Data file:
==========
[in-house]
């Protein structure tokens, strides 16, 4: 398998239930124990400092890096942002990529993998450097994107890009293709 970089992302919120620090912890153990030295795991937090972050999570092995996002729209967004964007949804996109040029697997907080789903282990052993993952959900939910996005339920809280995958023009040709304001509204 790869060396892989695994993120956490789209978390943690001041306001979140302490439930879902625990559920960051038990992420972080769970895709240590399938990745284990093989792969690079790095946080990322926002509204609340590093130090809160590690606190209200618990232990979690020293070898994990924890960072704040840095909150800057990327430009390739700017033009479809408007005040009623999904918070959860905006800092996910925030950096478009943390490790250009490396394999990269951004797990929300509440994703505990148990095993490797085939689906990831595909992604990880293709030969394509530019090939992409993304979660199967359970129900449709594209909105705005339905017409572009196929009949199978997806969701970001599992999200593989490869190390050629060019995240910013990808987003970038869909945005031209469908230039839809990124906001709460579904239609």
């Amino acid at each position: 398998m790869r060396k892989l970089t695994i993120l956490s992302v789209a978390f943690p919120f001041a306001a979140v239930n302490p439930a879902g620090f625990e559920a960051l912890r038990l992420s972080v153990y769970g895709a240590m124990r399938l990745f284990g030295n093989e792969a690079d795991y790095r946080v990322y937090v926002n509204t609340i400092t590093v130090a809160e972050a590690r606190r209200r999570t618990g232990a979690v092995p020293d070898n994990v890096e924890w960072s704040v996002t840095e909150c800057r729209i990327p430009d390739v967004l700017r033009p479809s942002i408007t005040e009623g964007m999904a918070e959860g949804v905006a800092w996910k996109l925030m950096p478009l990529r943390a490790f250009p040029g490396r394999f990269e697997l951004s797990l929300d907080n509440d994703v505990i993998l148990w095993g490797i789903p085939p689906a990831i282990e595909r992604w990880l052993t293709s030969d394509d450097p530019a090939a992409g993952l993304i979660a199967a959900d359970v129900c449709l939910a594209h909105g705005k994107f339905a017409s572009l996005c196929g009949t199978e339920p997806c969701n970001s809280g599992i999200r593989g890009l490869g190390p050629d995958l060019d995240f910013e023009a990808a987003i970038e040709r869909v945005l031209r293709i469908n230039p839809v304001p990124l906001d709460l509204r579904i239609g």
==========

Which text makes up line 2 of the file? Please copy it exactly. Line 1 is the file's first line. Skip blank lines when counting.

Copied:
């Protein structure tokens, strides 16, 4: 398998239930124990400092890096942002990529993998450097994107890009293709 970089992302919120620090912890153990030295795991937090972050999570092995996002729209967004964007949804996109040029697997907080789903282990052993993952959900939910996005339920809280995958023009040709304001509204 790869060396892989695994993120956490789209978390943690001041306001979140302490439930879902625990559920960051038990992420972080769970895709240590399938990745284990093989792969690079790095946080990322926002509204609340590093130090809160590690606190209200618990232990979690020293070898994990924890960072704040840095909150800057990327430009390739700017033009479809408007005040009623999904918070959860905006800092996910925030950096478009943390490790250009490396394999990269951004797990929300509440994703505990148990095993490797085939689906990831595909992604990880293709030969394509530019090939992409993304979660199967359970129900449709594209909105705005339905017409572009196929009949199978997806969701970001599992999200593989490869190390050629060019995240910013990808987003970038869909945005031209469908230039839809990124906001709460579904239609």